Less obviously endearing but sublimly sensual are the glassworks of Preston Singletary. A member of the Tlingit tribe, the artist has taken traditional forms and imagery and applied them to a non-traditional medium: glass. Having studied with glass mentors all over the globe, Singletary brings a whole world of cultural and technical influences to his creations. Wolf Hat, a form based on an inverted Tlingit cedar bark rain hair, was stenciled and then sandblasted with tribal designs. With its bluish tones, the piece is breathtaking in its serene quality and haunting pattern. Other works in the show produced this way but in different shapes are the fiery black and red Raven Bowl and the meditative amber Bear Totem.
In the same vein of Singletary's tactile glasswork is Nathan Youngblood's clay creations. Carved Egg and Pedestal is polished so finely, its blackness taking on the sheen of obsidian, that the workmanship is all the more stunning when the viewer learns that it was hand-burnished. Also hailing from the Santa Clara Pueblo and a relative of the aforementioned Rosemary Lonewolf, Youngblood also conforms to traditional customs--his work is hand-formed and manure-fired. Carved Egg and Pedestal features a maze-like pattern with rounded shapes that add to the organic archetypical aura of the egg.
Another ceramicist and sculptor represented is Al Qoyawayma of Hopi ancestry, a second generation artist. The artist's 3 Corn Sikyatki is a blond clay vessel with three ears of corn as adornment while Hopi Maiden shows off Qoyawayma's bronze work. Both pieces boast flowing lines that the eye eases over and caresses. There is a physicality expressed here--the weight and definitive earthiness of the clay--that is at the same time transformed into something ethereal through the fluidity of the forms. The viewer walks away from the pieces with a feeling of tranquility.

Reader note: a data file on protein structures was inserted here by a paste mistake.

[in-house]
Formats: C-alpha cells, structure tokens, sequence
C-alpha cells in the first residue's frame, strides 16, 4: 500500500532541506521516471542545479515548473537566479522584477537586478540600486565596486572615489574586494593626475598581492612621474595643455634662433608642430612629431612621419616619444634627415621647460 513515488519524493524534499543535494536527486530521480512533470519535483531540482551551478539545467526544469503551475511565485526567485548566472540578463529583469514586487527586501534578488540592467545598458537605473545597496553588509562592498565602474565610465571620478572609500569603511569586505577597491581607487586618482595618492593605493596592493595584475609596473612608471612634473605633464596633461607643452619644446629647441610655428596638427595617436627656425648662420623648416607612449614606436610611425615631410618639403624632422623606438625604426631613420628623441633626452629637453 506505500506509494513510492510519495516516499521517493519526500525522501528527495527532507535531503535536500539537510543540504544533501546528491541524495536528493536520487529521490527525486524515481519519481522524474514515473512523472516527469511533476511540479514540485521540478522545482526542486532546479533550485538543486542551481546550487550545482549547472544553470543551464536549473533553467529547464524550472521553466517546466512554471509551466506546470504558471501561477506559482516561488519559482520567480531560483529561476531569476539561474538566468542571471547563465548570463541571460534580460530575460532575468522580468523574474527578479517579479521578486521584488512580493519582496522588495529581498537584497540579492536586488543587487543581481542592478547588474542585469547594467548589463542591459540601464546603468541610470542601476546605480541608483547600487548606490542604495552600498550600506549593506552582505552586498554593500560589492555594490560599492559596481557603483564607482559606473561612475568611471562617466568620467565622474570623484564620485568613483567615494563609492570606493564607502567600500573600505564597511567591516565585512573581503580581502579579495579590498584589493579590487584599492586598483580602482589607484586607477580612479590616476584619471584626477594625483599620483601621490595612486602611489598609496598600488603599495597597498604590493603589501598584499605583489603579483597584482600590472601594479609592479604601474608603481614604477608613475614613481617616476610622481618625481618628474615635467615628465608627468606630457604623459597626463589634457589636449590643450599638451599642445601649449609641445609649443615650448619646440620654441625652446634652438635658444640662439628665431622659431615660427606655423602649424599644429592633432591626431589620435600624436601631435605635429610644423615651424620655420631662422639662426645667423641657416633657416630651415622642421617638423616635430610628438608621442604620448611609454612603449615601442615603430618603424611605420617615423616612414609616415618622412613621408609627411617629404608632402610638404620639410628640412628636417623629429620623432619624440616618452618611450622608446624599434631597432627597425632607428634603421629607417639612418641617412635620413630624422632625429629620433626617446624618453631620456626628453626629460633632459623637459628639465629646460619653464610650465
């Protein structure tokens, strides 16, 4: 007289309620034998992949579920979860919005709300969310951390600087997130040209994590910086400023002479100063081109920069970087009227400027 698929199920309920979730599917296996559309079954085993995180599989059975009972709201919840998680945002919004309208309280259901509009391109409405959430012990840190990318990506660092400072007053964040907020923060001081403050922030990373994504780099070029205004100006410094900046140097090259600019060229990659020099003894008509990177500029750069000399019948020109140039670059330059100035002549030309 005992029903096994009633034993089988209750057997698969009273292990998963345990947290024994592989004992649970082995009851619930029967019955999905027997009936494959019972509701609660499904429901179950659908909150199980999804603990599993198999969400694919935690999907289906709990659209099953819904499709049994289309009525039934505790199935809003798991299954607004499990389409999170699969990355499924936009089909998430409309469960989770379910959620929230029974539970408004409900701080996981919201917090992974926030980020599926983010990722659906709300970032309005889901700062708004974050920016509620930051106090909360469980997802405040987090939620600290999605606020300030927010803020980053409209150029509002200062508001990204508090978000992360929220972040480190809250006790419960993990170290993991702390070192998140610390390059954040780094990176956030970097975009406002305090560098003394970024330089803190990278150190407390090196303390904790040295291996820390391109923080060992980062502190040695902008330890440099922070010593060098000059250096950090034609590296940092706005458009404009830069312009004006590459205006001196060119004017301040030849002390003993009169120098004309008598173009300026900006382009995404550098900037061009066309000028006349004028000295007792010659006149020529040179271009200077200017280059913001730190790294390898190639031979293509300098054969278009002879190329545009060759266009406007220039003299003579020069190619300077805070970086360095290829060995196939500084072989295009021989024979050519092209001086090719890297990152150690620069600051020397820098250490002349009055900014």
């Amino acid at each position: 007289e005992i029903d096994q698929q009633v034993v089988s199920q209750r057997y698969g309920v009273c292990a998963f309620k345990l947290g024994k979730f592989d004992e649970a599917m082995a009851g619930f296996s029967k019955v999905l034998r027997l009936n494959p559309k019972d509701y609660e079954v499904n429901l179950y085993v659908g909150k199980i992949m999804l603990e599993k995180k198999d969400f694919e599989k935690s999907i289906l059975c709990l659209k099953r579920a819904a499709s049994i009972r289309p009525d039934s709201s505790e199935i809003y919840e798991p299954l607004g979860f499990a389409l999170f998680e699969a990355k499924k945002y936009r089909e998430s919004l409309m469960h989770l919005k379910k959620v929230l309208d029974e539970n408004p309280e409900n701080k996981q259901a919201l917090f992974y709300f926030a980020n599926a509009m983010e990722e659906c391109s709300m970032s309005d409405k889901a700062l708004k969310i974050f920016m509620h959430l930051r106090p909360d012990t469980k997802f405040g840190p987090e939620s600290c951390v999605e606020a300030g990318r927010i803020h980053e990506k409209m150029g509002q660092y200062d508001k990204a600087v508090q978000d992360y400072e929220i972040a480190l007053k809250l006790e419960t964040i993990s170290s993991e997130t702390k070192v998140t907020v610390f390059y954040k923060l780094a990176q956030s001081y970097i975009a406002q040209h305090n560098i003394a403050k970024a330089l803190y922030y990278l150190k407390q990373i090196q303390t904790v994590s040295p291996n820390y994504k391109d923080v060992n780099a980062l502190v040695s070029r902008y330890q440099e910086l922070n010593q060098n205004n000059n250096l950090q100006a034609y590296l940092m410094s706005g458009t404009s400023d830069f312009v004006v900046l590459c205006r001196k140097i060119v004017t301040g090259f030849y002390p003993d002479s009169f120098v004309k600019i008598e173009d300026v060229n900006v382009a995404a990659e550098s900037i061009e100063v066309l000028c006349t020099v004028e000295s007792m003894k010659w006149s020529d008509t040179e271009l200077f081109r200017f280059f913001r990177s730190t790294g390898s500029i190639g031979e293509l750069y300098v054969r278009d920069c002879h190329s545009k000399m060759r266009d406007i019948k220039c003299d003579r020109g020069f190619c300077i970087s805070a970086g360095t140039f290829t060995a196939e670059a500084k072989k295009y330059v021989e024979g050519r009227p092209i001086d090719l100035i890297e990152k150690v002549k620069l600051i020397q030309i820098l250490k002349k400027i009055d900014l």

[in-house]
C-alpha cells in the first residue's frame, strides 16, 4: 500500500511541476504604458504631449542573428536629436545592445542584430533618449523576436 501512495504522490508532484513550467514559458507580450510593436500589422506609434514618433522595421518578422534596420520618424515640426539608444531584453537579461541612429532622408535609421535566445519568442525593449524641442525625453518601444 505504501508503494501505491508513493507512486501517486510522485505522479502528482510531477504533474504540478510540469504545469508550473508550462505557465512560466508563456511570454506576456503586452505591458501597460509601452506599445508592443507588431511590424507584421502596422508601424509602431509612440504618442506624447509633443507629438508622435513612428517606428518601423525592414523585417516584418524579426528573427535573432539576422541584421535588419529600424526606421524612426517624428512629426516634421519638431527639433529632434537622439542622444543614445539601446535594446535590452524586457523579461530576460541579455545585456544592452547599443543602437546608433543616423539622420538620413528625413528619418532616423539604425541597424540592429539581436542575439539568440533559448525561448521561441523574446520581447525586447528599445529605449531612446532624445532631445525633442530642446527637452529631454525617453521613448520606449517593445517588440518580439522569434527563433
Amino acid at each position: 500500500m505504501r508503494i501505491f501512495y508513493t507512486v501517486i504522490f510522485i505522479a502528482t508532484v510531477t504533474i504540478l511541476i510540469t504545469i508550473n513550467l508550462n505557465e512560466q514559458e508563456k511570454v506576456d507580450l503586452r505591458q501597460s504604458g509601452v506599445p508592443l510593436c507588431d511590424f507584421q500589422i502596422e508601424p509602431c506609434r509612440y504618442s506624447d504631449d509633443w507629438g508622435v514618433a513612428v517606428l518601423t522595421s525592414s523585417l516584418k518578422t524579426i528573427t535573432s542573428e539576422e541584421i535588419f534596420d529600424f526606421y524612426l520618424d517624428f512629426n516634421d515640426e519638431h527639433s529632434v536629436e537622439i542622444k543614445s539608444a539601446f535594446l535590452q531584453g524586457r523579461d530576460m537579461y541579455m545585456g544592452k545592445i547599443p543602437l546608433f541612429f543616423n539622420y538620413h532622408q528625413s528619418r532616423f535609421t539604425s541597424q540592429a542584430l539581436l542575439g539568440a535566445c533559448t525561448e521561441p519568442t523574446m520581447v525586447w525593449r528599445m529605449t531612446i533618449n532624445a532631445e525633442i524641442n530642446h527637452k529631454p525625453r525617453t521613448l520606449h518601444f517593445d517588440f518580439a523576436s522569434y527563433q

A third piece in the show, Square Tower, is a blond vessel in which a shard has seemingly broken off, revealing a tiny cliff community complete with minute windows and planks between levels. The viewer can get lost leaning in and peering at the carefully carved buildings.
Head, Heart and Hands also showcases work that falls under the functional banner. The traditional craft of basketweaving is exemplified by the work of Passamaquoddy tribe member Clara Neptune Keezer. Another artist following in the aesthetic footsteps of her family, Keezer is known for intricately woven baskets that go from simple forms to more fancy, elaborate, vessels covered with curlicues, loops and dyed reeds. Viewers will be amazed at the multitude of shapes and patterns that Keezer manages to coax out of the ash splints and wheat grass strands.
Jeweler Harvey A. Begay is represented by a collection of work that, like Qoyawayma's 3 Corn Sikyatki, features maize imagery. Presented in 14-karat gold and silver, the necklaces, bracelets and earrings all feature the same chevron-esque ears of corn. Sharp in shape, the individual ears are connected by the leaves of the husks which reach out in a "V." The necklace is similar to a row of people standing next to each other, their arms raised and holding hands. It is fitting that the corn, which was historically so essential to Native American life, resembles the link of humankind.
In tandem with the Head, Heart and Hands show, the Ohio Craft Museum is displaying a collection of 19th-century baskets from the Johnson-Humrickhouse Museum in Coshocton, Ohio. From a Salish baby carrier to a Paiute pine pitch-covered water bottle, this supplementary exhibition is a wonderful bonus to the show.
In addition to the original artwork on view, Head, Heart and Hands is also showing and selling a quartet of limited-edition, numbered blankets. The blankets each feature strong Native American imagery and were commissioned by the American Indian College Fund. Created by artists Tony Abeyta, Arthur Amiotte, George Hunt Jr. and Wendy Ponca, the blankets sell for $425 with proceeds benefitting Native American college students. For information, stop by the Ohio Craft Museum or call 1-800-987-FUND.
Head, Heart and Hands: Native American Craft Traditions in a Contemporary World will be on display at the Ohio Craft Museum through January 24, 1999. The museum is located at 1665 W. Fifth Ave. For information, call 486-4402. A cyberlook into Native American artforms is available at www.saso-oh.org/odc.